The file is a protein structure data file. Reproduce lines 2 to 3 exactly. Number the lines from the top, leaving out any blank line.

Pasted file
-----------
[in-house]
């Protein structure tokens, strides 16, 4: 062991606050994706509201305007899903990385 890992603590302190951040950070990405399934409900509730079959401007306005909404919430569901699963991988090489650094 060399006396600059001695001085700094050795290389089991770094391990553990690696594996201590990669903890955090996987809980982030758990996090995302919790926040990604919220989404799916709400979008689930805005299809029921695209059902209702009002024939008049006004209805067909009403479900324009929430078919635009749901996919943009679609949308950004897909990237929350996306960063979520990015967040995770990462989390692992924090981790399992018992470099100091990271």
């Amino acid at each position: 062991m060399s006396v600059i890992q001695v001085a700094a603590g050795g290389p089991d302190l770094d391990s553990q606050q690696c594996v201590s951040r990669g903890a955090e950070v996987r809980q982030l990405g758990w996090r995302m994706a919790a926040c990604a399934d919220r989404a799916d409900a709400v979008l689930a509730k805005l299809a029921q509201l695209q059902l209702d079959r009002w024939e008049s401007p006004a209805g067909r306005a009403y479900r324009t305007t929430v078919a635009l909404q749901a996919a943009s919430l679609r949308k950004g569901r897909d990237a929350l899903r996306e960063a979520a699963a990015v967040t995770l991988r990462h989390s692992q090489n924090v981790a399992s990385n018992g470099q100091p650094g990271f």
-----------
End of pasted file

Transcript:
């Protein structure tokens, strides 16, 4: 062991606050994706509201305007899903990385 890992603590302190951040950070990405399934409900509730079959401007306005909404919430569901699963991988090489650094 060399006396600059001695001085700094050795290389089991770094391990553990690696594996201590990669903890955090996987809980982030758990996090995302919790926040990604919220989404799916709400979008689930805005299809029921695209059902209702009002024939008049006004209805067909009403479900324009929430078919635009749901996919943009679609949308950004897909990237929350996306960063979520990015967040995770990462989390692992924090981790399992018992470099100091990271």
């Amino acid at each position: 062991m060399s006396v600059i890992q001695v001085a700094a603590g050795g290389p089991d302190l770094d391990s553990q606050q690696c594996v201590s951040r990669g903890a955090e950070v996987r809980q982030l990405g758990w996090r995302m994706a919790a926040c990604a399934d919220r989404a799916d409900a709400v979008l689930a509730k805005l299809a029921q509201l695209q059902l209702d079959r009002w024939e008049s401007p006004a209805g067909r306005a009403y479900r324009t305007t929430v078919a635009l909404q749901a996919a943009s919430l679609r949308k950004g569901r897909d990237a929350l899903r996306e960063a979520a699963a990015v967040t995770l991988r990462h989390s692992q090489n924090v981790a399992s990385n018992g470099q100091p650094g990271f």